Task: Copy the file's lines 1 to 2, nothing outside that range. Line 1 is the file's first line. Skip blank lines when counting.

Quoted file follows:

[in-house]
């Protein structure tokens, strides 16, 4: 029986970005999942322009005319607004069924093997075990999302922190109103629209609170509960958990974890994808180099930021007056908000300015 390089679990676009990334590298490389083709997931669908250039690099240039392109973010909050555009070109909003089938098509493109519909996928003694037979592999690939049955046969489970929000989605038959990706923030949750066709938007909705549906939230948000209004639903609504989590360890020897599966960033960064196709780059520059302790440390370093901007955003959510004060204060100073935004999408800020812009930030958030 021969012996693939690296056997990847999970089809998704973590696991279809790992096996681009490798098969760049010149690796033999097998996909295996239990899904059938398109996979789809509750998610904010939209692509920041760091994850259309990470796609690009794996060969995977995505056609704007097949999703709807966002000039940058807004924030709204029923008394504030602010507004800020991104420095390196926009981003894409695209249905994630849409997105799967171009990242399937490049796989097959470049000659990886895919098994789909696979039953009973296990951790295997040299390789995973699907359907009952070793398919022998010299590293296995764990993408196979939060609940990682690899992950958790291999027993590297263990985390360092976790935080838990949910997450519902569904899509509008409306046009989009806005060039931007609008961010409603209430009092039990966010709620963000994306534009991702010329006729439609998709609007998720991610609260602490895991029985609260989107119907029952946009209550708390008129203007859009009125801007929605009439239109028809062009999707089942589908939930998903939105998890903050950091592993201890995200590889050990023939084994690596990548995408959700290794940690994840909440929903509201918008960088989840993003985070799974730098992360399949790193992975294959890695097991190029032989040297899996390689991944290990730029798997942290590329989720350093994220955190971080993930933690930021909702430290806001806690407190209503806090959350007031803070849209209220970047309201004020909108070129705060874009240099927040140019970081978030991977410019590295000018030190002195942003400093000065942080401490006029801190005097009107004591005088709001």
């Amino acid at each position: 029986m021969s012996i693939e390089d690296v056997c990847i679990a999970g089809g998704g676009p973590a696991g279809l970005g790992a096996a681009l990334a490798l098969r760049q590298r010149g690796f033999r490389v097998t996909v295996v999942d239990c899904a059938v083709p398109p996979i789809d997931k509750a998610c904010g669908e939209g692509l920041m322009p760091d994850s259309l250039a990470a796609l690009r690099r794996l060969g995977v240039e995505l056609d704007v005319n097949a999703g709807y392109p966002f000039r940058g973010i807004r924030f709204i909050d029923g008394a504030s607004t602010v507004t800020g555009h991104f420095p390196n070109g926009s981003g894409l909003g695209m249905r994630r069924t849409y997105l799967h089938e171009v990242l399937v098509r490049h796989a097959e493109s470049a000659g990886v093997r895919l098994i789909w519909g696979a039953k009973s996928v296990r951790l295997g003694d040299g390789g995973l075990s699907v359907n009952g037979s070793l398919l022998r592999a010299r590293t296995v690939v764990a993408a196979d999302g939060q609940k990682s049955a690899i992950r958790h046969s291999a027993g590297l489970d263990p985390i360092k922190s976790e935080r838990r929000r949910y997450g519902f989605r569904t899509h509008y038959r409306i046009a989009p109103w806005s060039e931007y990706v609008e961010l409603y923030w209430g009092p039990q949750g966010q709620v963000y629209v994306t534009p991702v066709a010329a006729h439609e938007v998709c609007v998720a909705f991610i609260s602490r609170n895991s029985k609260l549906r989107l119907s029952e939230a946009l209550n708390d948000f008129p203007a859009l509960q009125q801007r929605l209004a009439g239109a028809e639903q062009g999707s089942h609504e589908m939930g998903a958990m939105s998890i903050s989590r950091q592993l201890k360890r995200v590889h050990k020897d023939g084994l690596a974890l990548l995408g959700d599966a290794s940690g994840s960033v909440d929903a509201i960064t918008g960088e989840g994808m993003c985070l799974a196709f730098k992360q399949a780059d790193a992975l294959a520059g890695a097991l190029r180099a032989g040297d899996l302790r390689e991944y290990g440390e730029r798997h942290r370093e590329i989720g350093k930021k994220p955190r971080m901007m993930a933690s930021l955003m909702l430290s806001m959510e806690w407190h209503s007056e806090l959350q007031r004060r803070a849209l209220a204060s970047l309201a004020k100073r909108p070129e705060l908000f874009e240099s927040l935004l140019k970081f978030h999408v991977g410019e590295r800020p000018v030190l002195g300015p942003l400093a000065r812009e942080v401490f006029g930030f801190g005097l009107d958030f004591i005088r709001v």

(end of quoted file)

[in-house]
């Protein structure tokens, strides 16, 4: 029986970005999942322009005319607004069924093997075990999302922190109103629209609170509960958990974890994808180099930021007056908000300015 390089679990676009990334590298490389083709997931669908250039690099240039392109973010909050555009070109909003089938098509493109519909996928003694037979592999690939049955046969489970929000989605038959990706923030949750066709938007909705549906939230948000209004639903609504989590360890020897599966960033960064196709780059520059302790440390370093901007955003959510004060204060100073935004999408800020812009930030958030 021969012996693939690296056997990847999970089809998704973590696991279809790992096996681009490798098969760049010149690796033999097998996909295996239990899904059938398109996979789809509750998610904010939209692509920041760091994850259309990470796609690009794996060969995977995505056609704007097949999703709807966002000039940058807004924030709204029923008394504030602010507004800020991104420095390196926009981003894409695209249905994630849409997105799967171009990242399937490049796989097959470049000659990886895919098994789909696979039953009973296990951790295997040299390789995973699907359907009952070793398919022998010299590293296995764990993408196979939060609940990682690899992950958790291999027993590297263990985390360092976790935080838990949910997450519902569904899509509008409306046009989009806005060039931007609008961010409603209430009092039990966010709620963000994306534009991702010329006729439609998709609007998720991610609260602490895991029985609260989107119907029952946009209550708390008129203007859009009125801007929605009439239109028809062009999707089942589908939930998903939105998890903050950091592993201890995200590889050990023939084994690596990548995408959700290794940690994840909440929903509201918008960088989840993003985070799974730098992360399949790193992975294959890695097991190029032989040297899996390689991944290990730029798997942290590329989720350093994220955190971080993930933690930021909702430290806001806690407190209503806090959350007031803070849209209220970047309201004020909108070129705060874009240099927040140019970081978030991977410019590295000018030190002195942003400093000065942080401490006029801190005097009107004591005088709001």